• Limited multitasking for third-party apps. This is in the form of “Live agents” which run in the background. Full apps cannot multitask as I understand, though they can be suspended in memory for fast switching. Currently apps appear to do this but it is faked; now it will be for real, with the proviso that a suspended app may get shut down if its memory is needed by the OS.
  • Multiple live tiles for a single app.
  • Fixed marketplace search so that music does not appear when you search for an app.
  • Apps can register with search so that Bing searches can integrate with an app.
  • There will be a built in SQL Server CE database with programmatic access using Linq (Language Integrated Query).
  • Full TCP/IP socket support
  • Access to raw camera data for interesting imaging applications or barcode  processing
  • 1,500 new APIs in Mango
  • Performance improvements including a better garbage collector that apparently gives a significant boost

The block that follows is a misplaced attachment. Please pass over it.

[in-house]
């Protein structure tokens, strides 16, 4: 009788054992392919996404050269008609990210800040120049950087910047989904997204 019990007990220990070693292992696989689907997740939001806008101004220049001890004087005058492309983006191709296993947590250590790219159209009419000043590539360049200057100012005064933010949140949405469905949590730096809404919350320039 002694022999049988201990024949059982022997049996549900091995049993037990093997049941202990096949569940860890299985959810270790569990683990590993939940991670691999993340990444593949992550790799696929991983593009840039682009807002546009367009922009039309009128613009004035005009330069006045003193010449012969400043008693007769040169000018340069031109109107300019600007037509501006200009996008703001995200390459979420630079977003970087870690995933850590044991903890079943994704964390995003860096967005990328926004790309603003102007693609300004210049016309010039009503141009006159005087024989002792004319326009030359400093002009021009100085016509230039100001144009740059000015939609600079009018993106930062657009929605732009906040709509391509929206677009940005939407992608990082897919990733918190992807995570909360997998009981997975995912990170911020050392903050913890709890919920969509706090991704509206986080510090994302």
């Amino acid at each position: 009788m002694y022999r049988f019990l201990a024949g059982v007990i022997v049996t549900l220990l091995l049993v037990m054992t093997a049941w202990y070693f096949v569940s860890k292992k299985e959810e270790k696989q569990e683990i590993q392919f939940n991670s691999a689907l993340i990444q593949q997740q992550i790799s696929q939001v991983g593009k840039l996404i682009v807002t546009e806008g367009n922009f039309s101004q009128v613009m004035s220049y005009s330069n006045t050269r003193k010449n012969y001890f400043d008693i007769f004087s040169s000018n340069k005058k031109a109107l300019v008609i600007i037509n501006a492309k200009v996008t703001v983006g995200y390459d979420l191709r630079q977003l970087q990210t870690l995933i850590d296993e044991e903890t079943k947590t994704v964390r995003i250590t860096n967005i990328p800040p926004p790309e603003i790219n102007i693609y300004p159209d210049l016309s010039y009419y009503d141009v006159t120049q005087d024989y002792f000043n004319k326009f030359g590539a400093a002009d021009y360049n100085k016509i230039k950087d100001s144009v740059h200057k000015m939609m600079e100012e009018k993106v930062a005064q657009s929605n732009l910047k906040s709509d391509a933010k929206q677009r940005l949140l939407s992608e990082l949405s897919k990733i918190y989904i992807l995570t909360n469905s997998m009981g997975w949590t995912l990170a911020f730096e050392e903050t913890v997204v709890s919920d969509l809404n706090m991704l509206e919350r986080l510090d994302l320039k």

• Improved tools with the ability to simulate GPS on the emulator, capture performance trace log from phone

It adds up to a decent update, though more Window Phone 7.5 than Windows Phone 8 (I do not know what the official name will be). Belfiore also mentioned new apps coming to Windows Phone 7, including Spotify, Skype and Angry Birds.

But what was not said? Here are a few things I would like to have heard:

  • When will get Adobe Flash on Windows Phone? Not mentioned.
  • What about Silverlight in the browser? You would think this would be easy to implement; but I have not seen it confirmed (let me know if you have news).